You've identified your goals and done some basic research. You understand the difference between a stock and a bond. But how do you actually go about creating an investment portfolio? What specific investments are right for you? What resources are out there to help you with investment decisions? Do you need a financial professional to help you get started?

In times of crisis, you don't want to be shaking pennies out of a piggy bank. Having a financial safety net in place can ensure that you're protected when a financial emergency arises. One way to accomplish this is by setting up a cash reserve, a pool of readily available funds that can help you meet emergency or highly urgent short-term needs.

An individual retirement arrangement (IRA) is a personal savings plan that offers specific tax benefits. IRAs are one of the most powerful retirement savings tools available to you. Even if you're contributing to a 401(k) or other plan at work, you might also consider investing in an IRA.

You know how important it is to plan for your retirement, but where do you begin? One of your first steps should be to estimate how much income you'll need to fund your retirement. That's not as easy as it sounds, because retirement planning is not an exact science. Your specific needs depend on your goals and many other factors.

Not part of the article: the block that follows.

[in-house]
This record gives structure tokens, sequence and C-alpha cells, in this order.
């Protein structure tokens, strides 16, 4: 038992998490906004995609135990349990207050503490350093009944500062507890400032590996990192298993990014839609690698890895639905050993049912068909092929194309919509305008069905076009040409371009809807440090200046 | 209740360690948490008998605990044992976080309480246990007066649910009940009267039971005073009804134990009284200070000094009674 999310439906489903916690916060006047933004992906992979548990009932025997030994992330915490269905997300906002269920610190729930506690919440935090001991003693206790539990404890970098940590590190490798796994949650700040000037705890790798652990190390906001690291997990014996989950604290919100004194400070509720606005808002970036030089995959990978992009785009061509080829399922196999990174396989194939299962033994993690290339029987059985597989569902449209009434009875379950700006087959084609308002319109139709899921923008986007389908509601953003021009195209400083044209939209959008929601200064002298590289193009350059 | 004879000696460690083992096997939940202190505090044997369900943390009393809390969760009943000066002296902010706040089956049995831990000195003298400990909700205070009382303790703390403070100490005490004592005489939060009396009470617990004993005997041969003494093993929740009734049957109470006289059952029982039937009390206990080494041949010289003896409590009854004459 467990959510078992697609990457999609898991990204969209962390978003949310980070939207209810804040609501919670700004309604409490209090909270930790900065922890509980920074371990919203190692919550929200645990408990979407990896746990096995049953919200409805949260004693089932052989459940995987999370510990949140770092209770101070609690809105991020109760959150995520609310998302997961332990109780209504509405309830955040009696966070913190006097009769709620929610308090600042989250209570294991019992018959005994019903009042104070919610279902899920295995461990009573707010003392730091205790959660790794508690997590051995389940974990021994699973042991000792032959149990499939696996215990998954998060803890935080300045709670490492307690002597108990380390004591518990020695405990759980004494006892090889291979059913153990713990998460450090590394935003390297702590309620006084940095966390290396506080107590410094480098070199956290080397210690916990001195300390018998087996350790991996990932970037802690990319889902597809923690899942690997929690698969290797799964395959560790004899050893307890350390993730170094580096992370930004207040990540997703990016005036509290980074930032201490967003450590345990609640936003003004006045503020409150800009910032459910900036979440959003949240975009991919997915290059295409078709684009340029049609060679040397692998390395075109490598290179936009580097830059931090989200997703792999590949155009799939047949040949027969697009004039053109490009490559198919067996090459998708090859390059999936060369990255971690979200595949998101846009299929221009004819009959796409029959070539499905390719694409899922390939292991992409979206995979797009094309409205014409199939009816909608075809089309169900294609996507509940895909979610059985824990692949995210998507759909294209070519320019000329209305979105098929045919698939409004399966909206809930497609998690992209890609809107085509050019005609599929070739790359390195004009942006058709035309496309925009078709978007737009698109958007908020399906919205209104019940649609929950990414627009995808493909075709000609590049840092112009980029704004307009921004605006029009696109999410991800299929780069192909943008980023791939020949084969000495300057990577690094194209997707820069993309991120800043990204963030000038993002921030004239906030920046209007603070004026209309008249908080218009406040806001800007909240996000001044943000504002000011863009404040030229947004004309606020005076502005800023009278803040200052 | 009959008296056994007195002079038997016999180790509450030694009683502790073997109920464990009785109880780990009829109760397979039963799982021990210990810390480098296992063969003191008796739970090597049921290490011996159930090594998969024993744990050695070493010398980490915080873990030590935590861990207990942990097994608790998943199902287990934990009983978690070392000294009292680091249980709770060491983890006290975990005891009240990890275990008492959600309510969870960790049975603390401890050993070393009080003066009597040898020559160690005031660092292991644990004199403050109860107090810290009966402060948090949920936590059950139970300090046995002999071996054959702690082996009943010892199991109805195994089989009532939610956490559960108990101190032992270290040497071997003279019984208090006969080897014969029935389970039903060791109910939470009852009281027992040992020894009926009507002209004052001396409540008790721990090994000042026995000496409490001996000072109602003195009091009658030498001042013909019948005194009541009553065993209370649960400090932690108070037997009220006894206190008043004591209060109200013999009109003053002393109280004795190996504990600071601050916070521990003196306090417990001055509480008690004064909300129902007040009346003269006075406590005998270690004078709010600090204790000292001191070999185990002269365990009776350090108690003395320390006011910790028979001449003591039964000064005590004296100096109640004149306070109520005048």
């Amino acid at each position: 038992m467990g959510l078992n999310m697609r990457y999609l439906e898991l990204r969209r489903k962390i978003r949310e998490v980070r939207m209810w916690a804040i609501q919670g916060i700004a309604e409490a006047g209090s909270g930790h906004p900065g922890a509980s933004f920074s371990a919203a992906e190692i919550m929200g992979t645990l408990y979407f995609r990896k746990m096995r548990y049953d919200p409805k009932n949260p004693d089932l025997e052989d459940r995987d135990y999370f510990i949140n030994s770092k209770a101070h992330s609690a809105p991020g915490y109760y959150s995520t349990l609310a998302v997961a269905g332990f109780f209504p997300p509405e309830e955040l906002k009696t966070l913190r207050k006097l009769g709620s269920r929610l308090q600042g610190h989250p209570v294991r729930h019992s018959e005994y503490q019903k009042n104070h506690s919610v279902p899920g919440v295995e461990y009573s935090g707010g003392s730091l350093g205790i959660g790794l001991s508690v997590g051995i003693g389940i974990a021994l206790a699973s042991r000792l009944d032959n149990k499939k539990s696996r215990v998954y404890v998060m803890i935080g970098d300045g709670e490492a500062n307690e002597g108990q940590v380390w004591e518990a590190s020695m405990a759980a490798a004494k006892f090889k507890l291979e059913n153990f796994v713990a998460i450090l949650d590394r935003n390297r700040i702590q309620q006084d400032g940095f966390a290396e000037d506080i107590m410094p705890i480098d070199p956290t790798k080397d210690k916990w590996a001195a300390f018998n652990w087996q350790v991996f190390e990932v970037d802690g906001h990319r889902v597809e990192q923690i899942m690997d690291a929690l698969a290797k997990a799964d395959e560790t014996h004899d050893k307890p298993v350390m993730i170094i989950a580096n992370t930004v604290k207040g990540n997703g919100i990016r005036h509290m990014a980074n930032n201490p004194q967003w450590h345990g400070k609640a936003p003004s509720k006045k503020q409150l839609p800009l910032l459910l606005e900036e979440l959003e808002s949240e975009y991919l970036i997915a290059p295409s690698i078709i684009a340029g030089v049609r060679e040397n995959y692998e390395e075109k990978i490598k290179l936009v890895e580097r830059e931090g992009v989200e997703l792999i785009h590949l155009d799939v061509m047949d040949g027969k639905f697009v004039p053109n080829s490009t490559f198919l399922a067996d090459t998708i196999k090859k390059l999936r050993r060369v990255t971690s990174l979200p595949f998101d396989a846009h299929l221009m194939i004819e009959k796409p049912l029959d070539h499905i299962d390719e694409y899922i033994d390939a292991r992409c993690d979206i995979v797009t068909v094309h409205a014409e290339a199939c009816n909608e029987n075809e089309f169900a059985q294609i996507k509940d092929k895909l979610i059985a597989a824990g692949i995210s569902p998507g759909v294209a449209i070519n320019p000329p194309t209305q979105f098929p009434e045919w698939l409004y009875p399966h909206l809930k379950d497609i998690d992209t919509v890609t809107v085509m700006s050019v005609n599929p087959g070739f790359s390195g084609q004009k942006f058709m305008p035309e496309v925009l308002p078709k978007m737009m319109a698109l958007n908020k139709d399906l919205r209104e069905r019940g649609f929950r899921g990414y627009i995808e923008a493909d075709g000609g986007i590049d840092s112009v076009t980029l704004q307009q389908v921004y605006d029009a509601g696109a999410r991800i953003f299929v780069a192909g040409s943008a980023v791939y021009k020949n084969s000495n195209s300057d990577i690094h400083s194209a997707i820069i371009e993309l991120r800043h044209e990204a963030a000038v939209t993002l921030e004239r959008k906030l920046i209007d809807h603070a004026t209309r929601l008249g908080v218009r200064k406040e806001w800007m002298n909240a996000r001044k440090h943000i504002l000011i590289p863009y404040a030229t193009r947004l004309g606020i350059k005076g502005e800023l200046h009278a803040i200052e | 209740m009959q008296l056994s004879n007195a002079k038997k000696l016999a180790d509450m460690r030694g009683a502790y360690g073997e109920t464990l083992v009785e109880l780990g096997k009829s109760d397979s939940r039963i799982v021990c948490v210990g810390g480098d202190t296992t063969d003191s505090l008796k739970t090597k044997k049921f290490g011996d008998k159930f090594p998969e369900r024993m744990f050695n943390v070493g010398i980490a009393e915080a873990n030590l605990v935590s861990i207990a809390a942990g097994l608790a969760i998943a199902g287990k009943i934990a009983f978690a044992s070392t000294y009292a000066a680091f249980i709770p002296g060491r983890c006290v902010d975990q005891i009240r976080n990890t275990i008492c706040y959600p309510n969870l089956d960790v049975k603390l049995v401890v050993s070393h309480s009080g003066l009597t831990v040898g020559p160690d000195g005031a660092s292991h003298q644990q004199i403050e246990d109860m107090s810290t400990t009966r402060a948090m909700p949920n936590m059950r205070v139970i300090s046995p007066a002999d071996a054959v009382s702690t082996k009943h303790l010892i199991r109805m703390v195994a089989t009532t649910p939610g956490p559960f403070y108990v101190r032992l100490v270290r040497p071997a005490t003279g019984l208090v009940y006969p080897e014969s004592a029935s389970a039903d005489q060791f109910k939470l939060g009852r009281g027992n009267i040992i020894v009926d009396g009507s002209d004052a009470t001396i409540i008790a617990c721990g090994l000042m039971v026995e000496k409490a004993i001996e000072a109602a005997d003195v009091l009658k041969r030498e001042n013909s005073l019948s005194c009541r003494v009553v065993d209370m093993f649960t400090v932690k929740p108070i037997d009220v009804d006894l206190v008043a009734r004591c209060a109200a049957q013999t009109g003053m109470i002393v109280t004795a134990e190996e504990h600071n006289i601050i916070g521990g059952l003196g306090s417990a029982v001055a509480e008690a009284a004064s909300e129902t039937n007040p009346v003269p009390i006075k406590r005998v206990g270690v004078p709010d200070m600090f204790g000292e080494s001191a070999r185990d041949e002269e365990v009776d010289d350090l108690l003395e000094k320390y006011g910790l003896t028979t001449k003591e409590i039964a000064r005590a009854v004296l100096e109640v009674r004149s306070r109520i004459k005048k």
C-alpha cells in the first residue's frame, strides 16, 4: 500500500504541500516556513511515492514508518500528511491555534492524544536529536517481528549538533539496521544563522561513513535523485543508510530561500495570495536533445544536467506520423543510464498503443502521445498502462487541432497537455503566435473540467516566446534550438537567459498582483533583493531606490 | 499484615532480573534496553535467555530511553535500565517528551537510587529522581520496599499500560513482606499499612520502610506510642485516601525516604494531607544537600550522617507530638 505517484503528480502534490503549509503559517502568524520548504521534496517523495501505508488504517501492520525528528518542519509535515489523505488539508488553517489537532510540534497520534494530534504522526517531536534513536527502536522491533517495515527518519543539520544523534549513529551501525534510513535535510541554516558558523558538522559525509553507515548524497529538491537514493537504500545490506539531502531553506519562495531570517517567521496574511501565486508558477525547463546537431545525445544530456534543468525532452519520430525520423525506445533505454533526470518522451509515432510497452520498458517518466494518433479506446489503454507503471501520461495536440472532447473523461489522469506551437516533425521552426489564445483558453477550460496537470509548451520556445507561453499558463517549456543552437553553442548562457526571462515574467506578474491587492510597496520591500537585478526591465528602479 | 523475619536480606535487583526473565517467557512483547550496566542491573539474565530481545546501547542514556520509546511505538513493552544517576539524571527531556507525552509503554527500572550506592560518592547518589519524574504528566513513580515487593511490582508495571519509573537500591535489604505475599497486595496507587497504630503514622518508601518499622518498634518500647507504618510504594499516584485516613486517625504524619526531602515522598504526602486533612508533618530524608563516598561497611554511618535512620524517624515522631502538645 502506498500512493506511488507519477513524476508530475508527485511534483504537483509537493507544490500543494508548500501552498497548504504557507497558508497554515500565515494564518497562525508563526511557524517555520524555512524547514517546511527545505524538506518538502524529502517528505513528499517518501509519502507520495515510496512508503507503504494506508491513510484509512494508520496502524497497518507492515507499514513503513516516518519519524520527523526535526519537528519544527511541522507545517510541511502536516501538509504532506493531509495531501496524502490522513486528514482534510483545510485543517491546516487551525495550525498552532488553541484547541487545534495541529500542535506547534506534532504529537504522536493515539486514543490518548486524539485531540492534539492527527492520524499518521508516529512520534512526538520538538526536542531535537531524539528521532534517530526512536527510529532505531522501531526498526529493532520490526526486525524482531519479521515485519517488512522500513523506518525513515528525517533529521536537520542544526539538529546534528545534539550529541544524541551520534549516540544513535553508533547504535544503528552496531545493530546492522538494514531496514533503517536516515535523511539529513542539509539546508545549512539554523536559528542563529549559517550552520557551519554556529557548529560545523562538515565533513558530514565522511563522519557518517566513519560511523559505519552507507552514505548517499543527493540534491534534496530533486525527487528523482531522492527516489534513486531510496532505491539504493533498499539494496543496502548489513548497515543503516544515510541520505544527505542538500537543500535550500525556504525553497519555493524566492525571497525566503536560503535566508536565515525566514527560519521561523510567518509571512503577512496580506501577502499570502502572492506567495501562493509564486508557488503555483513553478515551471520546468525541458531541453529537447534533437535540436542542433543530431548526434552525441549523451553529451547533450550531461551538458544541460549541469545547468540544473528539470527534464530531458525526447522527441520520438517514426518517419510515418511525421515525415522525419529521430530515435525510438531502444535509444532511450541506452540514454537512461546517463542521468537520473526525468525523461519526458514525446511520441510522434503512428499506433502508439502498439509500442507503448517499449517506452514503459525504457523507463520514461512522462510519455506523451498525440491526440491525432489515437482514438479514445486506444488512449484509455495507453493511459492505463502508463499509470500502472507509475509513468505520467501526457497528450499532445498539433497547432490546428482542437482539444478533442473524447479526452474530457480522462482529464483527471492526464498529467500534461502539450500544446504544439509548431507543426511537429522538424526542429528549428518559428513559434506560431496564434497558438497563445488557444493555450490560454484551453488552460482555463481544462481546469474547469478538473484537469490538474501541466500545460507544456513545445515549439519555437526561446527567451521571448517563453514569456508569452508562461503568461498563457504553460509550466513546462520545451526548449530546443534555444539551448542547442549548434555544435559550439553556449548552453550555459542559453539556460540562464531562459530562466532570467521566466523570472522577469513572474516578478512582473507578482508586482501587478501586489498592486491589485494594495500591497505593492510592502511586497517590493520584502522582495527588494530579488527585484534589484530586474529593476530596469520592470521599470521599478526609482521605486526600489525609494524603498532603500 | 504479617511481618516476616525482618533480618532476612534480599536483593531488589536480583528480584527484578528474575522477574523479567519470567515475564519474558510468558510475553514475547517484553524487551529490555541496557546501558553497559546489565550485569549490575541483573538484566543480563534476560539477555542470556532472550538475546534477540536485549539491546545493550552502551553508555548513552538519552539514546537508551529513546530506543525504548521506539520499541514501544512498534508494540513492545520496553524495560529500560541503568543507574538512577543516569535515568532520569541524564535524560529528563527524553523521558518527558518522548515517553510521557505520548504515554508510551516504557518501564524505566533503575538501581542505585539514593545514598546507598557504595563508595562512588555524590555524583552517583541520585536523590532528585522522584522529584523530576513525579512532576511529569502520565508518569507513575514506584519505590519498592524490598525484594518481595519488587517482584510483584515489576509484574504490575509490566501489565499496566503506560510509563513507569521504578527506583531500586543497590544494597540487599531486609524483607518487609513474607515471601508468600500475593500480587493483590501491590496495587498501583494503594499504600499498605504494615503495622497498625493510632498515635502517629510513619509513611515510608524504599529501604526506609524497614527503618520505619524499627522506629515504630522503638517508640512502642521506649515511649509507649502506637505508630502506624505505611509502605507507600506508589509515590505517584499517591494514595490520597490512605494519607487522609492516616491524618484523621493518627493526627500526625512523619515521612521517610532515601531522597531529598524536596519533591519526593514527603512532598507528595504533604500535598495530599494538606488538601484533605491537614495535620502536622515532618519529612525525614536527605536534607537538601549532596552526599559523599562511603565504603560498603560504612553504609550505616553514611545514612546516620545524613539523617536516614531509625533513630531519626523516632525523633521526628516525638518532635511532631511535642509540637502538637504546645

When you're choosing among mutual funds, you should take into account what the fund will cost you in fees and expenses. The higher those costs, the better the fund's performance needs to be to compensate for them. A 1 percent difference in expenses may not seem important, but that 1 percent can have a substantial impact on the value of your investment, especially over the long term.

When developing your estate plan, you can do well by doing good. Leaving money to charity rewards you in many ways. It gives you a sense of personal satisfaction, and it can save you money in estate taxes.

Many parents pay for college with a combination of current income, savings, and financial aid. By learning the basics of financial aid, you'll be able to understand how the aid process works and compare the aid awards your child receives.

If you give away money or property during your life, those transfers may be subject to federal gift and estate taxes and perhaps state gift tax.

Conventional wisdom says that what goes up, must come down. But even if you view market volatility as a normal occurrence, it can be tough to handle when it's your money at stake.

By definition, estate planning is a process designed to help you manage and preserve your assets while you are alive, and to conserve and control their distribution after your death according to your goals and objectives.

 
 
 

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